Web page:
Idea: invert() or toggle() function for boolean type?


Haskell does the sane (imo – =P) thing of defining (^) :: (Num a, Integral b) => a -> b -> a as the power function. (this further demonstrates that ^= is not so readable… is it raising the LHS by a power or bitwise…?)


But x.fetch_add(1, ...) returns the value before adding 1, like C’s post-increment x++.


…and post-increment is often forbidden in C++ style guides because of its confusing nature and bizarre copying semantics.

I really don’t want ++ in Rust.


what about <-x++ (for post-increment) and x++-> (for pre-increment)? i.e. the arrow indicates when the output happens. and x++ itself is an ().

x += 1;

You win one character, and lose infinity readability. Symbolic inc/dec operators carry a lot of bad historical baggage for epsilon benefit.

let foo: i32 = x++; // error: expected i32, got ()
<-x++; // ok, but unnecessary
x++; // ok
let foo: i32 = <-x++; // ok
let foo: i32 = x++->; // ok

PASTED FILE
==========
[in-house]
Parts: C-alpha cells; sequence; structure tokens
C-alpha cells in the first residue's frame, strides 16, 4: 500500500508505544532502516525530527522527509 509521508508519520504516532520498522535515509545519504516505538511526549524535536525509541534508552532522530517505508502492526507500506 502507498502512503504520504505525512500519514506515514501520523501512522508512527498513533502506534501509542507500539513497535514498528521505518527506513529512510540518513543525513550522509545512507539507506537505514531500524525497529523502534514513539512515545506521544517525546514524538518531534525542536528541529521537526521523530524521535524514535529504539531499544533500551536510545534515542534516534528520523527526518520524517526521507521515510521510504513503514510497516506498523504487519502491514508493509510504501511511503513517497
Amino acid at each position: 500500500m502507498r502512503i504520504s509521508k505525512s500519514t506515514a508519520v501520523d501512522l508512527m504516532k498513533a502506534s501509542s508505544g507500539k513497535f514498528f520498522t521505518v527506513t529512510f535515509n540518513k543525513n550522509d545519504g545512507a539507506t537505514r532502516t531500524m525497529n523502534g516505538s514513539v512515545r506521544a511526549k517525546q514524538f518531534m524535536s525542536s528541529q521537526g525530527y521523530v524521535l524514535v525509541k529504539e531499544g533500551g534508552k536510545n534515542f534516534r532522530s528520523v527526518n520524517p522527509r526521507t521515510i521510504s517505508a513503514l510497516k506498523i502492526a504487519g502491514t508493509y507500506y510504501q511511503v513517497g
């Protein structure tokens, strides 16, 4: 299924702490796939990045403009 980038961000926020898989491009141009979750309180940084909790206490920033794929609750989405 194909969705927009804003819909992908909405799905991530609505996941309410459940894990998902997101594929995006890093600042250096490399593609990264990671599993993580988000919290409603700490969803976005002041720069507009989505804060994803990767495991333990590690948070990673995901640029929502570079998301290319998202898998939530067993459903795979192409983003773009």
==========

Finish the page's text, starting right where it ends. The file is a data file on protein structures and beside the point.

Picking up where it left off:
Please create a new thread if you want to talk about increments, this thread is about adding invert/toggle to boolean.


It’s not immediately clear that .toggle() or .invert() modifies self. From the first glance, I would assume that it just returns the inverse value without modifying the original one.


Interesting. I confess that had never occurred to me. However, it doesn’t fit the pattern I want, because it returns ().


Ultimately, I usually decide that it’s better off that I can’t write the thing that I want, and just use two or three lines. It just…feels inelegant. But it’s more obvious.